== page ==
Character Analysis Of Soul-Catcher By Louis Owens

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Soul-Catcher By Louis Owens Many Native American people viewed large American cats –jaguars, mountain lions, and panthers- as and possessing supernatural powers. Choctaw-Cherokee author Louis Owens focuses on a black panther in the Yazoo River basin in Mississippi. The wounded panther besieges the cabin where a California boy is visiting his Choctaw great-uncle. “Soul-Catcher” revolves around this mixed-heritage youth who learns about his identity from ethnography books and folktales. In contrast, his isolated, traditional great-uncle has learned his identity through experience. The cabin sits in Mississippi Delta swampland, ideal panther habitat. Owens says…show more content…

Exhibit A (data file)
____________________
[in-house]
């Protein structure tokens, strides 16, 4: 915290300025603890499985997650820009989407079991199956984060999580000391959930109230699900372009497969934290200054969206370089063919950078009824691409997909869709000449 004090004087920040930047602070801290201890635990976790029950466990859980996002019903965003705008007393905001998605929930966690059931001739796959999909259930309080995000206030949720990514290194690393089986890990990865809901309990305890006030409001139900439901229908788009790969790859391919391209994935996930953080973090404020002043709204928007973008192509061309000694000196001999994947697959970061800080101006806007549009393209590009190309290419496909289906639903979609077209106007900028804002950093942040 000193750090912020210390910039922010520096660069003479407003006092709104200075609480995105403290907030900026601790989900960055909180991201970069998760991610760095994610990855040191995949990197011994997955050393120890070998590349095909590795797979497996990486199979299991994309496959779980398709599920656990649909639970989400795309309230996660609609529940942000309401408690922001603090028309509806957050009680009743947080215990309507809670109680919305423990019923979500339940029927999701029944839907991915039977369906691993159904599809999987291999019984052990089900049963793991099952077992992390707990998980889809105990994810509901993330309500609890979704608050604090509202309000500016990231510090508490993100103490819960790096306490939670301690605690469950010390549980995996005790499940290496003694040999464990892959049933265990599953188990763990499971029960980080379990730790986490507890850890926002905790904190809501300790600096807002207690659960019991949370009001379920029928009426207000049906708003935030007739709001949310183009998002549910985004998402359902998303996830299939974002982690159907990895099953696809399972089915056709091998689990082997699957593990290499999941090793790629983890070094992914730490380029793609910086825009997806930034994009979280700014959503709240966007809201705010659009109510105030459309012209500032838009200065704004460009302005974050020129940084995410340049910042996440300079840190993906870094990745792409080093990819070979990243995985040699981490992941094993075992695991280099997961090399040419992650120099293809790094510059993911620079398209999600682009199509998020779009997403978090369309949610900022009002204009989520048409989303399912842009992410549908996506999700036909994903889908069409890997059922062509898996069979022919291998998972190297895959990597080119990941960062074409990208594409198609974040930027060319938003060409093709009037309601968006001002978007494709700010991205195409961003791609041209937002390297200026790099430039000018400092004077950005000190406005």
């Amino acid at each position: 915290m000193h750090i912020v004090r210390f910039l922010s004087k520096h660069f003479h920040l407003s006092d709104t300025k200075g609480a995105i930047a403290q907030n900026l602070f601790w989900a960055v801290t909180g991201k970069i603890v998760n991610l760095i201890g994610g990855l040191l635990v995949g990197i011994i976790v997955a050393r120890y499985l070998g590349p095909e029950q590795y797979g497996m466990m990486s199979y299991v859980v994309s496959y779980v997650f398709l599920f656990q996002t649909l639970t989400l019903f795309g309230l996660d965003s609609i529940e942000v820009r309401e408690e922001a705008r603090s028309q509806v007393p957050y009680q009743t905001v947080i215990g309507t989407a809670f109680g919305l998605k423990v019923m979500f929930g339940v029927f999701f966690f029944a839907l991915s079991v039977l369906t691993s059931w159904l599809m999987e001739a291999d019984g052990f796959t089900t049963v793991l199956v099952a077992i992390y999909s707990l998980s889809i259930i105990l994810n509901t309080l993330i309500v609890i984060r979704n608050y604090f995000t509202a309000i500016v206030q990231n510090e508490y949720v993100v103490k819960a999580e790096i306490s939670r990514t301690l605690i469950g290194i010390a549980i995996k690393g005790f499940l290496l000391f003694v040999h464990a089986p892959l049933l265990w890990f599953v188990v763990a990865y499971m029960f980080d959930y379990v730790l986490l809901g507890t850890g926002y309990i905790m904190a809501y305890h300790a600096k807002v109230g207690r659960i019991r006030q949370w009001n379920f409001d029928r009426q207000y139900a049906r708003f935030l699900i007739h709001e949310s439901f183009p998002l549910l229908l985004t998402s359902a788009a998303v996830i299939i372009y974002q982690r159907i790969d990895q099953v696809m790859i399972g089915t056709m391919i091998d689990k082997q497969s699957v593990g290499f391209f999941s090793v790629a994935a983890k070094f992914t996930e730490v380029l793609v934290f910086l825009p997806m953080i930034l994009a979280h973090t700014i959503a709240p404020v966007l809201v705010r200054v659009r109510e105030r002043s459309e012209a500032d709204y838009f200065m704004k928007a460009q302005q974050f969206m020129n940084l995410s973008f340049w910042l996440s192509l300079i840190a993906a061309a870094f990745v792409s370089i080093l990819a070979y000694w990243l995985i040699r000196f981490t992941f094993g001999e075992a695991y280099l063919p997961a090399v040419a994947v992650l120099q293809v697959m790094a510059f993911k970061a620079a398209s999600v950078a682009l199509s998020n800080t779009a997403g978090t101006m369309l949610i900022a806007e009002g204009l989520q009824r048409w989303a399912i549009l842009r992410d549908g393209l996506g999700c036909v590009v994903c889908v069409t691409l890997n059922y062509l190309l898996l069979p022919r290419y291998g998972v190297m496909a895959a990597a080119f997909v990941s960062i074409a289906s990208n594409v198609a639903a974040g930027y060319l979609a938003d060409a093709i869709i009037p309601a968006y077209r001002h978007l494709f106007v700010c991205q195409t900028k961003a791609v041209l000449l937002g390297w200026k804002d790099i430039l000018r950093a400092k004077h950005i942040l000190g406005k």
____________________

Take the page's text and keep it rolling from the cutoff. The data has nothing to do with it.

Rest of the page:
His father had gone hunting along Yazoo River. On his way home, a black panther, “painter” as he pronounced it, began stalking him. He reached the door of their cabin, and shut it behind him before the panther could pounce. The angry animal leapt to the roof, and the family spent the night listening to its footsteps and screams. So the story, soul-catcher, has somehow the same environment. Owens starts his story by creating an eerie, ominous setting. The young, pale-skinned boy who has been educated in the “light of California” is brought to the Mississippi swamps of the Yazoo River by his uncle, and old man who has learned to survive in the “darkness of the swamps”. The old man lives his life by hunting raccoons, skinning them and selling their skin to the black man who came from across the river to buy coon skins. In a dark, silent night when the old man was walking through a trail to his cabin, he heard a scream that cut through the swamp and he knew at the moment that it was the black koi-panther in Choctaw- that the old man has heard lots of stories about; and all of his life he had been prepared to recognize the soul-catcher,

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